Introduction Atherosclerosis is a common lesion on postmortem examination in Psittaciformes, and the prevalence of clinically important atherosclerotic lesions, signiﬁcant enough to induce clinical signs, is high in psittacine birds and increases with age and female sex.1–11 Differences in genera susceptibility to atherosclerosis have also been observed, From the Health Sciences Centre (Beaufr`ere) and the Department of Pathobiology (Ammersbach), Ontario Veterinary College, University of Guelph, 50 Stone Rd, Guelph, ON N1G 2W1, Canada; the Division of Comparative Pathology, Department of Pathology, Miller School of Medicine, University of Miami, 1600 NW 10th Ave, Miami, FL 33136, USA (Cray), and the Department of Veterinary Clinical Sciences, School of Veterinary Medicine, Louisiana State University, Skip Bertman Dr, Baton Rouge, LA 70803, USA (Tully).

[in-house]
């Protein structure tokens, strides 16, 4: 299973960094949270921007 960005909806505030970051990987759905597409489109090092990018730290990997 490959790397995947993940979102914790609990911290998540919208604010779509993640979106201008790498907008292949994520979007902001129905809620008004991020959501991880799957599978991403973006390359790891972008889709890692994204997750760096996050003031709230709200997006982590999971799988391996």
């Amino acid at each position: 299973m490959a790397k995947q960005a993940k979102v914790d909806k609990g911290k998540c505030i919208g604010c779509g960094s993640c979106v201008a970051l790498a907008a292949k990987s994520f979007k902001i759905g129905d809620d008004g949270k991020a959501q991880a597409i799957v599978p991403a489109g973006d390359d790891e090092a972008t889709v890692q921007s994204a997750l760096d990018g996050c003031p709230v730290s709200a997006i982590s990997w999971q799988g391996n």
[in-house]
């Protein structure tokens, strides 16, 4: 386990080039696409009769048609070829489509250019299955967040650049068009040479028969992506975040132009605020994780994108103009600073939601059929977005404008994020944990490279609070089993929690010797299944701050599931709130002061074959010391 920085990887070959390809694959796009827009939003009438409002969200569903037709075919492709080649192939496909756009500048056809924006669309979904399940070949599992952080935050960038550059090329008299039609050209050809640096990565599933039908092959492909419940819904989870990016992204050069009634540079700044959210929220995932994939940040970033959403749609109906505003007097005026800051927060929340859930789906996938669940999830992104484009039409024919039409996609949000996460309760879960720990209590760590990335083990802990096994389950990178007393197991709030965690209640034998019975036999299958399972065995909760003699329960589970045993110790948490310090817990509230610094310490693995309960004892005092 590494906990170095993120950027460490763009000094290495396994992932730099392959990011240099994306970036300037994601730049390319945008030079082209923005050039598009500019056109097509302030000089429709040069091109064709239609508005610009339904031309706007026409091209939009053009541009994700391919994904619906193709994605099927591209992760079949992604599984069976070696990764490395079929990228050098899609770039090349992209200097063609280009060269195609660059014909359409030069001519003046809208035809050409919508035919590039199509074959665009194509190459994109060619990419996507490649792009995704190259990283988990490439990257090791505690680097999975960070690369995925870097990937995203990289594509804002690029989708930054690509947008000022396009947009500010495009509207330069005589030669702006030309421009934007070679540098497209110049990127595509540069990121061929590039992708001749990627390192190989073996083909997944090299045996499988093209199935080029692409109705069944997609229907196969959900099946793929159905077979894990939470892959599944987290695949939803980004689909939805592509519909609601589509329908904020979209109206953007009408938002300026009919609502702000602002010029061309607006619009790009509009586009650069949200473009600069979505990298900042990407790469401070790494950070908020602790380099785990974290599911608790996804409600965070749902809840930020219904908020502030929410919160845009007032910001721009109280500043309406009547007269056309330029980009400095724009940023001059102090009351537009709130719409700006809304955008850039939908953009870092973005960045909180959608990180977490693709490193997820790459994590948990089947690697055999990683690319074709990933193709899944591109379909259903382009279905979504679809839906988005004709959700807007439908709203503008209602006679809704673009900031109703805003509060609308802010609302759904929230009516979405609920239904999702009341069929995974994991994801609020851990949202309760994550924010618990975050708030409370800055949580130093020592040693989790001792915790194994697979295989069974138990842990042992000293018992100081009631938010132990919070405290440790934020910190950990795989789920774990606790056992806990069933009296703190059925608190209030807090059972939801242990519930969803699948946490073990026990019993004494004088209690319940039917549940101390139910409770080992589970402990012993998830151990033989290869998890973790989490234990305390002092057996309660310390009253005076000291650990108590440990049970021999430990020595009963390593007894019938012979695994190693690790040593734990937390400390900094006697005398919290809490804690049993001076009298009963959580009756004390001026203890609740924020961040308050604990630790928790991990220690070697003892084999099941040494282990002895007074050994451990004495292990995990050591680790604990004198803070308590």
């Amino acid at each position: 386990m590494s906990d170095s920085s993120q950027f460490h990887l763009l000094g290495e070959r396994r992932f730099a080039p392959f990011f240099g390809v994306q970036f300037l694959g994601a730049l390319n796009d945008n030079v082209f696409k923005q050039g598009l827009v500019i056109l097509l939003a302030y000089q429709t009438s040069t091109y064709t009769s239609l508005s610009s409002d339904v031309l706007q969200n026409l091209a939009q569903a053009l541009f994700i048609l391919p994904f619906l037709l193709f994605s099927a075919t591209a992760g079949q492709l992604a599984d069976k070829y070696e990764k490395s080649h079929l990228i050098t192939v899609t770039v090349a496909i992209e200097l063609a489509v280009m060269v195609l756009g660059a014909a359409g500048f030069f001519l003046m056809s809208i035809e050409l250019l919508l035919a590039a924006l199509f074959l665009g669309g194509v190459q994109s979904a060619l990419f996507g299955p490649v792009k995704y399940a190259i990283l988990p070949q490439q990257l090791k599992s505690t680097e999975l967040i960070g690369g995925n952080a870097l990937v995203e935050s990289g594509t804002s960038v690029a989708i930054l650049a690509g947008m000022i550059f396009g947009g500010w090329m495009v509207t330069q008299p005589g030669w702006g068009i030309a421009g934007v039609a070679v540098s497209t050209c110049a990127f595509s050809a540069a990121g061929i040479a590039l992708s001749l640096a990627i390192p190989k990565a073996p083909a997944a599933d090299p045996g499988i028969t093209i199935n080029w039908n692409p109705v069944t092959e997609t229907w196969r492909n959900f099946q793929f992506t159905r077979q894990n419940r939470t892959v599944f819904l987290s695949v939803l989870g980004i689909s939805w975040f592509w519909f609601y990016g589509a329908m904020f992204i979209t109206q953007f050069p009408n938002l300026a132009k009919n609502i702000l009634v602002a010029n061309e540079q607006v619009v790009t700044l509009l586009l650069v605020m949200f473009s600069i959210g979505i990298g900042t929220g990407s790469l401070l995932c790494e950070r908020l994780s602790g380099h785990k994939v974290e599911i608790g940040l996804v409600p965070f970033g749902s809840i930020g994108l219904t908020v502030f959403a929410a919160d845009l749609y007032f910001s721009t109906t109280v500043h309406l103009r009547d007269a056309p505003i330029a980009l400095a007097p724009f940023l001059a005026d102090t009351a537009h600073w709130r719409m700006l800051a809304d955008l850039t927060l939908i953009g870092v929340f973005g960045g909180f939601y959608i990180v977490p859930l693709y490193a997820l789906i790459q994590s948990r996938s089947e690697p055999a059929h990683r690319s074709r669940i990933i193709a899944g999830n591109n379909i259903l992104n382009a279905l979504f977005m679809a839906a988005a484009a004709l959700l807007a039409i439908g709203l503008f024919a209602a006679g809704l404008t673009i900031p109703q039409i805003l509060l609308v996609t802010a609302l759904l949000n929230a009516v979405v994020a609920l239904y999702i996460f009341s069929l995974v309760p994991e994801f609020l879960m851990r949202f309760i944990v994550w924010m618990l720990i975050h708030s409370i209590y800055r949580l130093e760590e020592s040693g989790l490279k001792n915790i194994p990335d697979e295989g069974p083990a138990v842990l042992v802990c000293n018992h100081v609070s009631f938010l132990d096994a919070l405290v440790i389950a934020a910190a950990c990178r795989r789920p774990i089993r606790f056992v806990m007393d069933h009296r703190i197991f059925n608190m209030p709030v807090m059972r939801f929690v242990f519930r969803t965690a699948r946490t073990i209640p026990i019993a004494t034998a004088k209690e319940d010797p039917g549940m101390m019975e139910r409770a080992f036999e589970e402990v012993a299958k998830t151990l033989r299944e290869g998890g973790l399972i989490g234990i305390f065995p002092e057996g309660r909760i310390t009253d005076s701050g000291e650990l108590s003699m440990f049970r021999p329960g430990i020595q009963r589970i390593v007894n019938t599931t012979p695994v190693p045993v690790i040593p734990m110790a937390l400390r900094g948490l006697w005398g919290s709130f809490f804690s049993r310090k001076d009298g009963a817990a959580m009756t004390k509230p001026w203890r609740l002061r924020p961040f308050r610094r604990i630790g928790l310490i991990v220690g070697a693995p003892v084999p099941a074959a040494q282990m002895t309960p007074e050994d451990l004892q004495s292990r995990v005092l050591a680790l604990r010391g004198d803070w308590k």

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diovascular system. Therefore, risk factors that may partially explain the observed variability in atherosclerosis susceptibility among species, particularly biochemical markers, remains challenging to study in psittacine species. High total blood cholesterol levels, increased low-density lipoprotein (LDL) levels, and decreased high-density lipoprotein (HDL) levels are considered major risk factors for atherosclerosis in humans and are the principal targets for preventative therapies.12–14 This is due to the central role of lipids in the pathogenesis of atherosclerosis.15–18 Total and LDL cholesterol concentrations increase with age in humans and partially explain the agerelated increase in coronary heart disease.19–21 Likewise, these parameters increase with age in some laboratory animals, such as rats (Rattus norvegicus).22 However, the distribution of cholesterol with age, species, and sex is not known in psittacine birds, and similar trends may be present. Dyslipidemic changes with hypercholesterolemia are thought to predispose psittacine birds, as in other animal species, to the development of atherosclerotic lesions. African grey and Amazon parrots, which have a higher prevalence of atherosclerosis, tend to have higher plasma cholesterol levels than do other psittacine species, but the magnitude of those differences and their association with prevalence differences of this disease have not, to our knowledge, been investigated.1,23 Total plasma cholesterol has been shown to correlate with the occurrence of atherosclerosis in psittacine birds, but changes in lipoproteins have not yet been explored.11 In a case-control study11 on 22 birds, parrots with atherosclerotic lesions had a signiﬁcantly higher median (interquartile range) plasma cholesterol at 421 (233–906) mg/dL than did control birds at 223 (144–250) mg/dL, based on their medical records. Atherosclerosis and hypercholesterolemia have been induced in budgerigars (Melopsittacus undulatus) with 2% dietary cholesterol.24,25 Another diet-induced atherosclerosis experiment in Quaker parrots (Myiopsitta monachus) fed a 1% cholesterol diet demonstrated a ﬁvefold and 15-fold increase in plasma total and LDL cholesterol, respectively. In addition, lesion severity and arterial cholesterol content were both signiﬁcantly correlated to plasma total and LDL cholesterol concentrations.26 Large laboratory data sets are available and, if combined with previous scientiﬁc data about the prevalence and risk factors of atherosclerosis, may help identify trends and associations between hematologic data and the lesions. If increased